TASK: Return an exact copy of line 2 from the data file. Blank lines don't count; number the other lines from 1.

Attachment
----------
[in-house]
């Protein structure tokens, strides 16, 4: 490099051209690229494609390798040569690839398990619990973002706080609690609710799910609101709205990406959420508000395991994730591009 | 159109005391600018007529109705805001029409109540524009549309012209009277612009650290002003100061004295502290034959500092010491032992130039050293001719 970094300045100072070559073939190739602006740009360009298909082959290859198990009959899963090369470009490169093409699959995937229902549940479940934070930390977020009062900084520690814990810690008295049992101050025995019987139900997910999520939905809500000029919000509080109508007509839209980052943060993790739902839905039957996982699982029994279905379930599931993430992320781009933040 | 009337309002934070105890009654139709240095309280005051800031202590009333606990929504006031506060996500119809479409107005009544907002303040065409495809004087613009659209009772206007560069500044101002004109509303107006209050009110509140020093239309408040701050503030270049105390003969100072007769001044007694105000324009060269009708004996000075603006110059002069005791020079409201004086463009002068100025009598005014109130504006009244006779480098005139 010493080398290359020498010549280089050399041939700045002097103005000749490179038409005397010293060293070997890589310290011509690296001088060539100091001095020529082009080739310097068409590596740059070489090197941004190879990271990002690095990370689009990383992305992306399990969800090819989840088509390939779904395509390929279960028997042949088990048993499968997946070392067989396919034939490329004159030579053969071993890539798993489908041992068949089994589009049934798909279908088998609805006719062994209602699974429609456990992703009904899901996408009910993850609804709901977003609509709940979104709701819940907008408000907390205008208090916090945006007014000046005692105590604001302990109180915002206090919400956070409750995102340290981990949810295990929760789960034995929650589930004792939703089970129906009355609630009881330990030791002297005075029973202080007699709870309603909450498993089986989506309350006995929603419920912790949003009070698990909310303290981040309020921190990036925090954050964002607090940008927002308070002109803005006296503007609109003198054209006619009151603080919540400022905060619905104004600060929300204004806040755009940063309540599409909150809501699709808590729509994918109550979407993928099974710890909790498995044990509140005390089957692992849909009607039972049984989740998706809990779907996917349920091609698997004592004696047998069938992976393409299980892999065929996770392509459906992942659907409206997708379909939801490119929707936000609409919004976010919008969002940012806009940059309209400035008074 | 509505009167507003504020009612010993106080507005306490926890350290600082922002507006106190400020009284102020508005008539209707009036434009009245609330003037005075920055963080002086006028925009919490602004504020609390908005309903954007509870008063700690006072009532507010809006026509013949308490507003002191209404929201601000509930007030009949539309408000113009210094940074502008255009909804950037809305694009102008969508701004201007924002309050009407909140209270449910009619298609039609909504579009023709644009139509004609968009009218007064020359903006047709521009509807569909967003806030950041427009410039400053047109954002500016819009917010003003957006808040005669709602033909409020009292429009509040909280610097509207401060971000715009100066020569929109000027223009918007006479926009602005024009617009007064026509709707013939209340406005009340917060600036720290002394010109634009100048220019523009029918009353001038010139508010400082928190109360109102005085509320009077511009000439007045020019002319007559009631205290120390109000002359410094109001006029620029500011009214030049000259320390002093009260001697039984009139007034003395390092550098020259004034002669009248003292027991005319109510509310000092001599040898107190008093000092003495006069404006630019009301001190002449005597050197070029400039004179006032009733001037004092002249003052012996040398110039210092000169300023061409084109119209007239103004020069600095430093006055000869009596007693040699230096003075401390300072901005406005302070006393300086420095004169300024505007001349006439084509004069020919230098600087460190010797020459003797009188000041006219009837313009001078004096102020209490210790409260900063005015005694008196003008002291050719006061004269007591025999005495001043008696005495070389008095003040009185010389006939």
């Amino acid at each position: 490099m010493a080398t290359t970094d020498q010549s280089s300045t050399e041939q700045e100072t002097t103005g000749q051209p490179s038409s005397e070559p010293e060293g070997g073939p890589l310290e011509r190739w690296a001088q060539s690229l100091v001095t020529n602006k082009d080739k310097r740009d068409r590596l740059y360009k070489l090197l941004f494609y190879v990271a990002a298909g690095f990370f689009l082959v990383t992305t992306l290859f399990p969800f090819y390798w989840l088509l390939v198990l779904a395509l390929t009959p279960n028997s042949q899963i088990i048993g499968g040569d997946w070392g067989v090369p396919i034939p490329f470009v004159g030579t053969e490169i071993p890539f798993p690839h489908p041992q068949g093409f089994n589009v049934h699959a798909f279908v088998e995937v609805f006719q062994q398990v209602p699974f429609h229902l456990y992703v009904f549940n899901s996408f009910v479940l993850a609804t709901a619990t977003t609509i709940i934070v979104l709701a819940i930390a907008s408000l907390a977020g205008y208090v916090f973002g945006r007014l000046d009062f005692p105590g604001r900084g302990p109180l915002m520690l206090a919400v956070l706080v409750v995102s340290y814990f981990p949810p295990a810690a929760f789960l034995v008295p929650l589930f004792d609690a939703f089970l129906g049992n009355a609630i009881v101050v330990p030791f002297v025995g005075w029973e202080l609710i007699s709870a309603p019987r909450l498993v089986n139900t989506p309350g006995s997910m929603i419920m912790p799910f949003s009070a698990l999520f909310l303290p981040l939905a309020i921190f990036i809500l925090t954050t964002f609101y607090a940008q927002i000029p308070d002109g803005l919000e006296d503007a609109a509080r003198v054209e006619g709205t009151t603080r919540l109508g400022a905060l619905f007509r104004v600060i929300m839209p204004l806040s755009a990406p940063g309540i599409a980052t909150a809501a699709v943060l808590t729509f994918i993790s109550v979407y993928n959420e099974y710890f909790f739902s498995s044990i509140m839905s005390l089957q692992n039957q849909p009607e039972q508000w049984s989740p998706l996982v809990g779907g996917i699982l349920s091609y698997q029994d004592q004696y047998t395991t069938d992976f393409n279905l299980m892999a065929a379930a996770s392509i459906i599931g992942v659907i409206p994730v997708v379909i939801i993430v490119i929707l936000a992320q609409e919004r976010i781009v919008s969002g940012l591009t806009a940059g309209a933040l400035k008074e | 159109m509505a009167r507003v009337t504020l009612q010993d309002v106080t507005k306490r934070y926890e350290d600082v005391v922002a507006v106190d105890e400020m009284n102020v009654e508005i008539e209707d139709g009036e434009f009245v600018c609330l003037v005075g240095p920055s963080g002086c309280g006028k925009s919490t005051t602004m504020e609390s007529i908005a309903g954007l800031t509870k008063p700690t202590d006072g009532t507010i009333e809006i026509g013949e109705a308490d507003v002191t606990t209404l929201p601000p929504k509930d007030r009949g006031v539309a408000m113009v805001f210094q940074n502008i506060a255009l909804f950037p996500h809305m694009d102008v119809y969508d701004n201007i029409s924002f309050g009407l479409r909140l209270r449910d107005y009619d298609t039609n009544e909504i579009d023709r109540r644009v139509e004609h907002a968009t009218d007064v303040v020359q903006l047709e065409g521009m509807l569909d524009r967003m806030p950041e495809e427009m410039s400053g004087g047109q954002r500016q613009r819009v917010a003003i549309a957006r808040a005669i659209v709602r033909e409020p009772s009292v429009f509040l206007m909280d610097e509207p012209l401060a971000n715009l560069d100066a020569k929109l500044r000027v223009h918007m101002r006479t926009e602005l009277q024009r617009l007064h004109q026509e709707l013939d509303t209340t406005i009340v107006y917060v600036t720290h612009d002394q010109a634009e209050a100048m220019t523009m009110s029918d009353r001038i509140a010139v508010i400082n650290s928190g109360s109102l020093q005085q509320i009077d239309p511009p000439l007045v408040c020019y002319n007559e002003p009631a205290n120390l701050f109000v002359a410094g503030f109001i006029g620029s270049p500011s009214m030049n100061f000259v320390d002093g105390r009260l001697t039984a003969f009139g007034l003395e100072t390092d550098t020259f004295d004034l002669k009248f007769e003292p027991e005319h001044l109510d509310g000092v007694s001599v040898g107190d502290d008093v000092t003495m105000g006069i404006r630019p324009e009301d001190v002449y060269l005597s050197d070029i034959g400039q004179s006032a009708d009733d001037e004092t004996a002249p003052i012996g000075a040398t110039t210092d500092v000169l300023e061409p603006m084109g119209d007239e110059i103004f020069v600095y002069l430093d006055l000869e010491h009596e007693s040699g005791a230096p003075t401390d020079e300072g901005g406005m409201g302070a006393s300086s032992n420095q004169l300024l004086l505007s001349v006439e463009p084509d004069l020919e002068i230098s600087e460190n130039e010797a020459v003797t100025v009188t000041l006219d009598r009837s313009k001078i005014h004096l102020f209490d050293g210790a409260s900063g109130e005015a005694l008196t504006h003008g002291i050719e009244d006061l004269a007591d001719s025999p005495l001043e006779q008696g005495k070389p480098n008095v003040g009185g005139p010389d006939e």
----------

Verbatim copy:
């Protein structure tokens, strides 16, 4: 490099051209690229494609390798040569690839398990619990973002706080609690609710799910609101709205990406959420508000395991994730591009 | 159109005391600018007529109705805001029409109540524009549309012209009277612009650290002003100061004295502290034959500092010491032992130039050293001719 970094300045100072070559073939190739602006740009360009298909082959290859198990009959899963090369470009490169093409699959995937229902549940479940934070930390977020009062900084520690814990810690008295049992101050025995019987139900997910999520939905809500000029919000509080109508007509839209980052943060993790739902839905039957996982699982029994279905379930599931993430992320781009933040 | 009337309002934070105890009654139709240095309280005051800031202590009333606990929504006031506060996500119809479409107005009544907002303040065409495809004087613009659209009772206007560069500044101002004109509303107006209050009110509140020093239309408040701050503030270049105390003969100072007769001044007694105000324009060269009708004996000075603006110059002069005791020079409201004086463009002068100025009598005014109130504006009244006779480098005139 010493080398290359020498010549280089050399041939700045002097103005000749490179038409005397010293060293070997890589310290011509690296001088060539100091001095020529082009080739310097068409590596740059070489090197941004190879990271990002690095990370689009990383992305992306399990969800090819989840088509390939779904395509390929279960028997042949088990048993499968997946070392067989396919034939490329004159030579053969071993890539798993489908041992068949089994589009049934798909279908088998609805006719062994209602699974429609456990992703009904899901996408009910993850609804709901977003609509709940979104709701819940907008408000907390205008208090916090945006007014000046005692105590604001302990109180915002206090919400956070409750995102340290981990949810295990929760789960034995929650589930004792939703089970129906009355609630009881330990030791002297005075029973202080007699709870309603909450498993089986989506309350006995929603419920912790949003009070698990909310303290981040309020921190990036925090954050964002607090940008927002308070002109803005006296503007609109003198054209006619009151603080919540400022905060619905104004600060929300204004806040755009940063309540599409909150809501699709808590729509994918109550979407993928099974710890909790498995044990509140005390089957692992849909009607039972049984989740998706809990779907996917349920091609698997004592004696047998069938992976393409299980892999065929996770392509459906992942659907409206997708379909939801490119929707936000609409919004976010919008969002940012806009940059309209400035008074 | 509505009167507003504020009612010993106080507005306490926890350290600082922002507006106190400020009284102020508005008539209707009036434009009245609330003037005075920055963080002086006028925009919490602004504020609390908005309903954007509870008063700690006072009532507010809006026509013949308490507003002191209404929201601000509930007030009949539309408000113009210094940074502008255009909804950037809305694009102008969508701004201007924002309050009407909140209270449910009619298609039609909504579009023709644009139509004609968009009218007064020359903006047709521009509807569909967003806030950041427009410039400053047109954002500016819009917010003003957006808040005669709602033909409020009292429009509040909280610097509207401060971000715009100066020569929109000027223009918007006479926009602005024009617009007064026509709707013939209340406005009340917060600036720290002394010109634009100048220019523009029918009353001038010139508010400082928190109360109102005085509320009077511009000439007045020019002319007559009631205290120390109000002359410094109001006029620029500011009214030049000259320390002093009260001697039984009139007034003395390092550098020259004034002669009248003292027991005319109510509310000092001599040898107190008093000092003495006069404006630019009301001190002449005597050197070029400039004179006032009733001037004092002249003052012996040398110039210092000169300023061409084109119209007239103004020069600095430093006055000869009596007693040699230096003075401390300072901005406005302070006393300086420095004169300024505007001349006439084509004069020919230098600087460190010797020459003797009188000041006219009837313009001078004096102020209490210790409260900063005015005694008196003008002291050719006061004269007591025999005495001043008696005495070389008095003040009185010389006939």